Sunday, July 18, 2021

Using the MICE Tool to Find Where the Story Begins

This week at the SFF Seven, we're asking each other which MICE quotient we usually start with in a story. I can see that the calendar queen, KAK, is anticipating my bitching about not knowing what these things are, because she helpfully provided a definition and some useful links. 

It turns out that the MICE quotient is a tool originated by Orson Scott Card (brilliant storyteller, awful human being) for categorizing story elements. MICE stands for Milieu, Idea, Character, and Event. The Writing Excuses Podcast explores the MICE technique frequently, so I was able to listen to a couple of episodes to learn about it. Here's a list of the episodes where they mention it. This episode is particularly useful, from back in 2011, as Mary Robinette Kowal explains how MICE works. The podcasters also amusingly mull that "milieu" is really setting, but that SICE isn't nearly as good of an acronym. This episode is also useful for the discussion of the MICE approach to conflict.

To summarize this approach to writing - part of my job as the one who kicks off the topic for the week - I'm borrowing heavily from the Writing Excuses episodes I cited. 

Basically these four elements can be emphasized or de-emphasized in telling a story. Short stories tend to focus on one of these elements, while longer works use several. Novels typically have all four, often in a nested approach. The tool essentially dictates how a story begins and ends. 

So, for Milieu, a story begins with the protagonists exiting or entering a space, and ends with them returning to the space. For example, The Hobbit begins with leaving The Shire and ends with returning to it. 

For Idea, or Inquiry, the story begins with a question, like in a murder murder mystery, where the question is posed of why a person is dead and who killed them. It ends with the answer.

With Character, the story begins with a protagonist who is unhappy or unfulfilled, and ends with them fulfilled--or resigned to being unfulfilled. Romance and Lit Fiction are two genres that use this tool a lot.

Finally, a story that uses Event begins with something happening that changes the status quo, and ends with either re-establishing the old normal or establishing a new normal. These kinds of stories focus on action and often disaster.

As I mentioned earlier, a novel will also use these tools in a nested fashion, which I find very interesting. Mary Robinette used the example of html code (also applicable to algebraic formulas), where you essentially close brackets in the same order that you open them.

Html coding looks like this: 

<p><b><i> “Dark Wizard is one of my top reads ever.” </i> ~ NY Times Bestselling Author Darynda Jones</b> </p>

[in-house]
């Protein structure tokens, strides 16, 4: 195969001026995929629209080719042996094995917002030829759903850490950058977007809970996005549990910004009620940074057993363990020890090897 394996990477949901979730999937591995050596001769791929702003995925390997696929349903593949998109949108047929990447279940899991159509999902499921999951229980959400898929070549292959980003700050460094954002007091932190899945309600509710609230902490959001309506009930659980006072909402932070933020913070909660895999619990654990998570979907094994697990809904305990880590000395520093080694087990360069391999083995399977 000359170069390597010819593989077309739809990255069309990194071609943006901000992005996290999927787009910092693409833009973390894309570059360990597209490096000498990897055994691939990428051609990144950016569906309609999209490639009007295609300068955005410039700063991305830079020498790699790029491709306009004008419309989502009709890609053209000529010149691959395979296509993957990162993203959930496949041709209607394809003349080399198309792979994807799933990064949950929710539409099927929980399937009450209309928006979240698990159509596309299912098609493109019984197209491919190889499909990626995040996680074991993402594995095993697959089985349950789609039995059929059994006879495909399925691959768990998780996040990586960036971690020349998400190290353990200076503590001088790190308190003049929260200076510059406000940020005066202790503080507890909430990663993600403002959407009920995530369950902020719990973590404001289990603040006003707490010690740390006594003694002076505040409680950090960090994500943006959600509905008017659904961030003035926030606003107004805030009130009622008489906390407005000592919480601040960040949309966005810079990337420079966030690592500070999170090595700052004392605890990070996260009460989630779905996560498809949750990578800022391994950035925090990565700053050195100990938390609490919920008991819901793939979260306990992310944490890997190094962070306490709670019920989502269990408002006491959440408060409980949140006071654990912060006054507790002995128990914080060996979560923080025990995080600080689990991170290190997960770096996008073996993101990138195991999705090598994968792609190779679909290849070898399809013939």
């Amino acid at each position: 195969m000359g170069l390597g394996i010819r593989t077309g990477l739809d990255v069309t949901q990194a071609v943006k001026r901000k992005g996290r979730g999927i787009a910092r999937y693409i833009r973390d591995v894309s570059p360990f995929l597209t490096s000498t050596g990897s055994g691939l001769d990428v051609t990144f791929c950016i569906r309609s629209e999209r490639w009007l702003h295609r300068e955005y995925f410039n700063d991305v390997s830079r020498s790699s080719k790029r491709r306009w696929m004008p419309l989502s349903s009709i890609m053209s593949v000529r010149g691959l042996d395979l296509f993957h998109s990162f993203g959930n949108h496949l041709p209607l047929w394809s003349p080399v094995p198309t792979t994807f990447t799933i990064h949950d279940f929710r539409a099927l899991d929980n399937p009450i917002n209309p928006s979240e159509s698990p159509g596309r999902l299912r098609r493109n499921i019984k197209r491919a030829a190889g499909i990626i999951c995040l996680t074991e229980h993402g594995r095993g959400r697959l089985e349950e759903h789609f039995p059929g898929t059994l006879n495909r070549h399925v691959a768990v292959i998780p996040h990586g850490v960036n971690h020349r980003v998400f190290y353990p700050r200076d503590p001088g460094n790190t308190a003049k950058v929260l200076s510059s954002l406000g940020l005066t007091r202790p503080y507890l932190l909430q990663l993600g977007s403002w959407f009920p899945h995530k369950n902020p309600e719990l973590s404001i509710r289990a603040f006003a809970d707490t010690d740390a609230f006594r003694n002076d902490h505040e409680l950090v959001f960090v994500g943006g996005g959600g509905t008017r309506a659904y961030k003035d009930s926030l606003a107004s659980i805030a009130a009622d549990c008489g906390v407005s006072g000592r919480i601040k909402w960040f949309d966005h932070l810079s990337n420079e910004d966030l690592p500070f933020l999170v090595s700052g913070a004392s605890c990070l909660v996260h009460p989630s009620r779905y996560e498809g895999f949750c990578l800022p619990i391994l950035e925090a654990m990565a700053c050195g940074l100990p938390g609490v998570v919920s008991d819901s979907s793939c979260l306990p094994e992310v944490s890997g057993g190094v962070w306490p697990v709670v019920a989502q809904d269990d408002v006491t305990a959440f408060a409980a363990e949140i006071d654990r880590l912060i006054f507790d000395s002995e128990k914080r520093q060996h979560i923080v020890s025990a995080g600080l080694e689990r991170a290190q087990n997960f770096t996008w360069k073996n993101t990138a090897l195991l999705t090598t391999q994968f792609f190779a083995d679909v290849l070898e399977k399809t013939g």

The p opens the paragraph and /p ends it. Same with b for bolding, and i for italics, giving you this formatted result:

“Dark Wizard is one of my top reads ever.” ~ NY Times Bestselling Author Darynda Jones

So, in a novel, where you use all four elements, you'd back out the same way you entered. It might look like this:


To finally answer the question of what I start with? I'm an intuitive writer, so I don't plan these things, but it's interesting to note that I pretty much always start with character, followed closely by Milieu. The above pattern is how my book DARK WIZARD goes. The pattern also repeats within smaller sections and scenes throughout the book, but this is true of the overall pattern. Basically Character frames the overall arc, as does Milieu - then there's a lot of moving from Inquiries and Events - sometimes with smaller Milieu changes.

So, the story opens as such:

Gabriel Phel crested the last ridge of the notorious Knifeblade Mountains that guarded Elal lands on nearly three sides, and faced the final barrier. The path through the mountains had been narrow, crooked, with blind endings and unexpected pitfalls.

Not unlike his life, Gabriel thought with grimly sardonic humor. 

My wizard opens the story, moving into a new Milieu - physically and metaphorically. It's also worth noting here that Milieu also refers to the larger setting of being in an alternate fantasy world, which was something I wanted to be sure to telegraph from the beginning. Gabriel has a plan to change his life, but he soon encounters many questions when he meets the heroine, Nic. It's amusing to me how I introduce her in Chapter 2.

Skirts swirling about her ankles, Lady Veronica Elal paced restlessly to the heavy velvet curtains that covered the barred windows of her round tower room, and slipped behind them. Shivering in the chill trapped there, she hooked her fingers into the slats of the shutters anyway, ignoring the cold bite of the metal. It was a ridiculous habit she’d developed over the last months of seclusion, as if she could make the spaces between the rigid slats wider, so she could glimpse just a bit more of the outside world.

Character, then Milieu. Funny, huh?

I enjoyed learning about this tool and will give it thought for future books. I can see how it would be useful for deciding where to begin a story - and for structuring a satisfying ending.